One of the biggest challenge in one of us could face is being hurled into the role of caregiver for a parent or spouse. If your loved one suffers from a condition like Alzheimers, it can become very challenging.
Part of what makes this stressful is that it will involve a level of role reversal. Suddenly you may be in the role of telling your parent what they may or may not do. This can be challenging for both parent and child, but needs to be overcome to ensure the safety of your loved one.
It is normal for the caregiver providing the care to suffer stress which can result in feelings like anger, resentment and bitterness. Some of what causes this can be put down to the constant responsibilities, isolation and perhaps some forms of deprivation.
In varying degrees we carry unresolved conflicts from our relationships with our parents which can resurface as part of the care-giving process and intensify, causing anxiety and frustration. Caregivers usually experience some combination of physical, emotional, financial and social stress.
Physical Stress: Homemaking and housekeeping for an impaired person, in addition to your existing responsibilities can cause physical stress. If the impaired person also requires personal care because they are incontinent can really add to this stress.
If you need to lift or transfer the impaired person, it can take a toll on you physically. Also be aware that you could actual injure yourself if you do not take precautions and work within your capabilities. Physical Stress:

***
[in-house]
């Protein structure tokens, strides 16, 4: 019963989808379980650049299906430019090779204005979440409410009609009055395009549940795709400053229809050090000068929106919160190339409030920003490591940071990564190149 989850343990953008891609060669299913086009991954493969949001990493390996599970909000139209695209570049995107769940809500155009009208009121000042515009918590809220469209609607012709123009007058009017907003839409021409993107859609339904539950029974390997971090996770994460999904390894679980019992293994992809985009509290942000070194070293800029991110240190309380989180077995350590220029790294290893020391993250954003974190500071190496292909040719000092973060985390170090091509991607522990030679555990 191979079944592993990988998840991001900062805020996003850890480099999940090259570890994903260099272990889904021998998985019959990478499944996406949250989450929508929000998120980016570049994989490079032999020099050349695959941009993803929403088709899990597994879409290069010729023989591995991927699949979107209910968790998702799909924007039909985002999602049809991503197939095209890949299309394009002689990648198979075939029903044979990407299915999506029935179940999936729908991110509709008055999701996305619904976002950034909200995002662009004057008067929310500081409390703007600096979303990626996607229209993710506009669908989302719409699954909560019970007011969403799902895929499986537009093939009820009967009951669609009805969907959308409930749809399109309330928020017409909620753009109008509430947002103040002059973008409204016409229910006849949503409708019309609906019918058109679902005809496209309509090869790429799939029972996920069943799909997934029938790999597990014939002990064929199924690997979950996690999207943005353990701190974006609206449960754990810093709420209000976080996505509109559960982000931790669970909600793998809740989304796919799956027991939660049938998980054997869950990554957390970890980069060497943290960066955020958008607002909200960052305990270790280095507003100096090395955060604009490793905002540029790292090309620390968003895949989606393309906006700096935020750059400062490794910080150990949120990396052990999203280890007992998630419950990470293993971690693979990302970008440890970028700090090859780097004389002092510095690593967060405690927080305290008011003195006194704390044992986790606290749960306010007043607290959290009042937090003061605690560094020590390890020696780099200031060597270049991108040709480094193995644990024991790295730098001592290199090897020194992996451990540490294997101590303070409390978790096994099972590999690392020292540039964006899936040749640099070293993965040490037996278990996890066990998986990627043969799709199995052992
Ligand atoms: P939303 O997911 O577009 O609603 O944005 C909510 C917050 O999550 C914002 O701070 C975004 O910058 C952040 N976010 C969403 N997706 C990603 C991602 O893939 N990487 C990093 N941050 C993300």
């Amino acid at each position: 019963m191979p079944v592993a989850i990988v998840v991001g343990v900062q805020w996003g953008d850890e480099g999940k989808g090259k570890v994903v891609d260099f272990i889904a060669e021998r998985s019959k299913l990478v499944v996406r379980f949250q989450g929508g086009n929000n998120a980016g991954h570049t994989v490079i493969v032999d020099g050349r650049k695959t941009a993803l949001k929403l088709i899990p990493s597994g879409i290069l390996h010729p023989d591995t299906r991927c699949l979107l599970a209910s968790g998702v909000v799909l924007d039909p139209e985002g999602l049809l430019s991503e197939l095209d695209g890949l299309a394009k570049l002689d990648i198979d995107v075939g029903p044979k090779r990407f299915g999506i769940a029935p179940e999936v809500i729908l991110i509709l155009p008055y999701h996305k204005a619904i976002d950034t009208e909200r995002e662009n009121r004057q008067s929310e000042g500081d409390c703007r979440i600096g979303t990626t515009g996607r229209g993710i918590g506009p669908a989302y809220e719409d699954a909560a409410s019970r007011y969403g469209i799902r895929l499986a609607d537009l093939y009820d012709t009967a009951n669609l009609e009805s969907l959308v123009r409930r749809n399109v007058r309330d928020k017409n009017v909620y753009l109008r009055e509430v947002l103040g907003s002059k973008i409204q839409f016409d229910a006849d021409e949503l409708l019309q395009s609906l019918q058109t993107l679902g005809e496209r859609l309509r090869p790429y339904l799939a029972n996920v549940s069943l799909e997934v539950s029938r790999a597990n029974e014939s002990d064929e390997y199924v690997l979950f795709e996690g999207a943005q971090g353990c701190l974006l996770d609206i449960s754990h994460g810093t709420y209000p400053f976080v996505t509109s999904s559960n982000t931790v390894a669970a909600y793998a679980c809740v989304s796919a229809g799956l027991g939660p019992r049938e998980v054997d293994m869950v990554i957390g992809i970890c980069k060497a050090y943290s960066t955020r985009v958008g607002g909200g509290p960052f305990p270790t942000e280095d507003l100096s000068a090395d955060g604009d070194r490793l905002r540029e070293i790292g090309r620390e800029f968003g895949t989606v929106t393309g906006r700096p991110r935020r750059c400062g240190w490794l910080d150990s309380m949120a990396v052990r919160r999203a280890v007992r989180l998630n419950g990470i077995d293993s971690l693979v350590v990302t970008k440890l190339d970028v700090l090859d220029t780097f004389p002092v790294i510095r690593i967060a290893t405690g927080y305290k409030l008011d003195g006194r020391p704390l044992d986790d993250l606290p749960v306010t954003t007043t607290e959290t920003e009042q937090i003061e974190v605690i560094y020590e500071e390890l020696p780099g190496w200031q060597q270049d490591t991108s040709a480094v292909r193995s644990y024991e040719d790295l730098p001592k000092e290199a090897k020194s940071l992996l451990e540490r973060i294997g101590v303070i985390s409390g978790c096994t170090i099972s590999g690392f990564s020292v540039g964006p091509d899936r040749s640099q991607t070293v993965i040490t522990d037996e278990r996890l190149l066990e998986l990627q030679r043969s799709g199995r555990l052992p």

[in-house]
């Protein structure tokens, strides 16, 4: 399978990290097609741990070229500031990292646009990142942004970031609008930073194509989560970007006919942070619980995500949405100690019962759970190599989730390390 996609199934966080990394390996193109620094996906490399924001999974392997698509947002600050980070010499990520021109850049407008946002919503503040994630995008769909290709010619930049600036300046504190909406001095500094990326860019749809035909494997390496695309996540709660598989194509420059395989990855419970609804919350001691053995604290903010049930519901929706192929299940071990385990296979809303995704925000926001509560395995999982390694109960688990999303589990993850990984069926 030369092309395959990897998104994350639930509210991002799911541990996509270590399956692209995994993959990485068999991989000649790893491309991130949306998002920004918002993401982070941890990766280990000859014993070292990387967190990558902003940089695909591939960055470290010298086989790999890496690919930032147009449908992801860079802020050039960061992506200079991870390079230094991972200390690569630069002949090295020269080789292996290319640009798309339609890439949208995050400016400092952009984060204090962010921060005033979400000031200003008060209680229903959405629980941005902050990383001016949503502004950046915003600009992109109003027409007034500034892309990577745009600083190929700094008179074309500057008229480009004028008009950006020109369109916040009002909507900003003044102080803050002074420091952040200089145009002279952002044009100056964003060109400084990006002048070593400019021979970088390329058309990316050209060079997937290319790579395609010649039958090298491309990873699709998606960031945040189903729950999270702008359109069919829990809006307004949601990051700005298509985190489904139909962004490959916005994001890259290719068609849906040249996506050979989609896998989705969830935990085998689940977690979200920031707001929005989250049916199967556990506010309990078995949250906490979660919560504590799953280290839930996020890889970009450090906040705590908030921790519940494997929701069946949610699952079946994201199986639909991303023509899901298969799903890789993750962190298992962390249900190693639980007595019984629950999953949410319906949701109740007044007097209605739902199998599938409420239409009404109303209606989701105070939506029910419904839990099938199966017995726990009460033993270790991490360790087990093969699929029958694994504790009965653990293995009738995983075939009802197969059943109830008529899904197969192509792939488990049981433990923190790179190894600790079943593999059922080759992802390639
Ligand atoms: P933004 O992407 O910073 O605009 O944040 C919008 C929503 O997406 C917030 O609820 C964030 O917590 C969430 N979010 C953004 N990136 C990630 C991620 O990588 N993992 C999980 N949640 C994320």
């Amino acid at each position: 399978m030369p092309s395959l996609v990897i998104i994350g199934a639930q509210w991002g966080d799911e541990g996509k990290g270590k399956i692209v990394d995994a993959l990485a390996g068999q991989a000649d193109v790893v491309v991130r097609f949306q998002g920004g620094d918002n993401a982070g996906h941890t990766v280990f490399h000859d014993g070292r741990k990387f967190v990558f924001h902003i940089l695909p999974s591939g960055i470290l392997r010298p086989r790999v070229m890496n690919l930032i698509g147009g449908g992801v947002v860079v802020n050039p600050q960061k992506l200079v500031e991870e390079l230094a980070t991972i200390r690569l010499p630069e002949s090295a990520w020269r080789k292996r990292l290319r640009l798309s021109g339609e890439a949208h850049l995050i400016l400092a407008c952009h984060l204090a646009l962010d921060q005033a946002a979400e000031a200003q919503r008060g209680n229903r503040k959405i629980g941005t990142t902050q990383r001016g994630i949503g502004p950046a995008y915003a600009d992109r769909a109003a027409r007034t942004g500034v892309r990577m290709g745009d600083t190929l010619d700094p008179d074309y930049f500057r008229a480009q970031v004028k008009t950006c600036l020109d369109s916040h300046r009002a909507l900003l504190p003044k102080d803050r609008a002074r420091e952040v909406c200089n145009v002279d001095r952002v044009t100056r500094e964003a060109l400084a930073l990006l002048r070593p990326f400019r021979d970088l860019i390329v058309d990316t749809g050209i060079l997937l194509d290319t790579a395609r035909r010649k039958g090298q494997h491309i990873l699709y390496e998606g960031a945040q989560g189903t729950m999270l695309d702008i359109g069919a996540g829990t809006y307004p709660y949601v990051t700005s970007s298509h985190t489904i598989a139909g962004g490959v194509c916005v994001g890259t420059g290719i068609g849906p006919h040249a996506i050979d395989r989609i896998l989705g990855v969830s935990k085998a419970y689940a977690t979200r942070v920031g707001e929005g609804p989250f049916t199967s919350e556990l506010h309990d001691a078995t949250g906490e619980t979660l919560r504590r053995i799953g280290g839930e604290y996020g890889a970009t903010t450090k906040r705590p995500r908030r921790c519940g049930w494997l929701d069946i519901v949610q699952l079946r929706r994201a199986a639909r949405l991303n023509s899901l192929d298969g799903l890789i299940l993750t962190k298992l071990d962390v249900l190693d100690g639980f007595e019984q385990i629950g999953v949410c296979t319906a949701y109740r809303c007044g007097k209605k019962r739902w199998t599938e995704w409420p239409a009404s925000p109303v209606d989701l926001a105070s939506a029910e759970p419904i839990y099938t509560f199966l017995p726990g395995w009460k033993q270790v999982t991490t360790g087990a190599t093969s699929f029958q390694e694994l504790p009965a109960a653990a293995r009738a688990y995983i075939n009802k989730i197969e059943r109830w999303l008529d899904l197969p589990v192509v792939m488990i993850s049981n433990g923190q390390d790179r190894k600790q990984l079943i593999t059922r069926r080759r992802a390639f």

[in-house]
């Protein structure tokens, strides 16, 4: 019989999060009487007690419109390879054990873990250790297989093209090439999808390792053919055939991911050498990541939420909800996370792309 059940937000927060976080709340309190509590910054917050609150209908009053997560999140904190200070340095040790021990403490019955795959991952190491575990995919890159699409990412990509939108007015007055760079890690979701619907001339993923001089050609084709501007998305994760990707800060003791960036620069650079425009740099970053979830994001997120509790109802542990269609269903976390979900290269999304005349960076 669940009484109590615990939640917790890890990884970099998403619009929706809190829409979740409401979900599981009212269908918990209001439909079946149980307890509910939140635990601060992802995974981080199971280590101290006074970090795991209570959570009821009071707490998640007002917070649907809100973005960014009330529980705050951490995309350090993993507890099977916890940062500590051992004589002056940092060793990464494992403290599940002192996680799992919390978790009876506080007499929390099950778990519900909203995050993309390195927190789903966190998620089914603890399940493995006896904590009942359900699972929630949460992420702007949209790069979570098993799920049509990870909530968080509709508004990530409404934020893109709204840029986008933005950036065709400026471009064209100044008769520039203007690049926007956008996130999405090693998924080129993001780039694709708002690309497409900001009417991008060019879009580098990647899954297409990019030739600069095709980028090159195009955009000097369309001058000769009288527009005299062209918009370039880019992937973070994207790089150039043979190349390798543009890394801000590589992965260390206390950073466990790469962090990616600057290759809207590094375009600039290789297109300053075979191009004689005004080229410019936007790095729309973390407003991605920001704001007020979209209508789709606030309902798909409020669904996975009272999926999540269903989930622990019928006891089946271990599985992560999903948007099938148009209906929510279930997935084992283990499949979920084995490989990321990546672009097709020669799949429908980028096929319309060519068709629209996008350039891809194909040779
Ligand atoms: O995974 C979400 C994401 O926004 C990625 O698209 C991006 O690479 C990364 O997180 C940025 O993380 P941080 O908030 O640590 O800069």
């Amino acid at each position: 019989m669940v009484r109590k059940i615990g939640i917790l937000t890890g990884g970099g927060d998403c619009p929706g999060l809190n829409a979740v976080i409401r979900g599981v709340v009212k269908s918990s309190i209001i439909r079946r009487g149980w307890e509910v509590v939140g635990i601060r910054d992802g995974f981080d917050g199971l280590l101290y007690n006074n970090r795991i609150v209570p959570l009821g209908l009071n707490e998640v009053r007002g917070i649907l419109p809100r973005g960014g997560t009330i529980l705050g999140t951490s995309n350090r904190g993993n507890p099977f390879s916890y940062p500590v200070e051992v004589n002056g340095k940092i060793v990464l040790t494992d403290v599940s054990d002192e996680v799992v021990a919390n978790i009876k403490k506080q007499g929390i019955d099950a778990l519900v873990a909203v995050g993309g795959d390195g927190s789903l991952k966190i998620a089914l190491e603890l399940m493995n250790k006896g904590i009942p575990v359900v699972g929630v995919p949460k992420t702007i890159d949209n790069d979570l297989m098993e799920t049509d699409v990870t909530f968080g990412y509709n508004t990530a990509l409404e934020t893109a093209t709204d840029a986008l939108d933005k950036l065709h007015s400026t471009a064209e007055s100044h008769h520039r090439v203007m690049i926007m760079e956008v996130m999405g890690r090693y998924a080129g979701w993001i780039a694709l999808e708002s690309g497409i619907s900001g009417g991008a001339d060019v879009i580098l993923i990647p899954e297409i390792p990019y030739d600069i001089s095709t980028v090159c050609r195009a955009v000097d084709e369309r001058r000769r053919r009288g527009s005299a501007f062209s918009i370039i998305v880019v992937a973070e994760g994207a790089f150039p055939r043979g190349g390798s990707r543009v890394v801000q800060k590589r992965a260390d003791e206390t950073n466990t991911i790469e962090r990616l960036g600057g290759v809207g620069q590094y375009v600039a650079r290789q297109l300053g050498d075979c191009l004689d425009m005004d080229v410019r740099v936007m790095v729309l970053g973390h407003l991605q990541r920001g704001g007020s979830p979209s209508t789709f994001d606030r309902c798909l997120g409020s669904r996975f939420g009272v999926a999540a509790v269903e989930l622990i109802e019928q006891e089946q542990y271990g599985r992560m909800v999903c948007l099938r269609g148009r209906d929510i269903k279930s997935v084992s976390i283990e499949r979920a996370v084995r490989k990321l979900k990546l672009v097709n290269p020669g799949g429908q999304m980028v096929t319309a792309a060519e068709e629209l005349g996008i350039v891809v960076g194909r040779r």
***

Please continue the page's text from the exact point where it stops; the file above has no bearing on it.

Emotional Stress: Managing ones time and juggling many responsibilities with the weight of dependency on you leads to emotional stress.
Financial Stress: The care of an impaired elderly person has many financial dimensions. For those services that cannot be provided by family members (medical, pharmaceutical, therapeutic etc) decisions will have to be made as to where service will be secured and how they will be paid. When money is limited, many families assist with the cost of care, causing financial burdens on all family members.
Social Stress: Providing personal care up to 24 hours a day can cause social stress by isolating oneself from friends, family and a social life. The caregiver may find himself/herself becoming too tired or unable to have an evening out even once a week or once a month. What can result is a build-up of anger and resentment toward every person receiving the care, as the care-receiver is the cause of the lost socialization.
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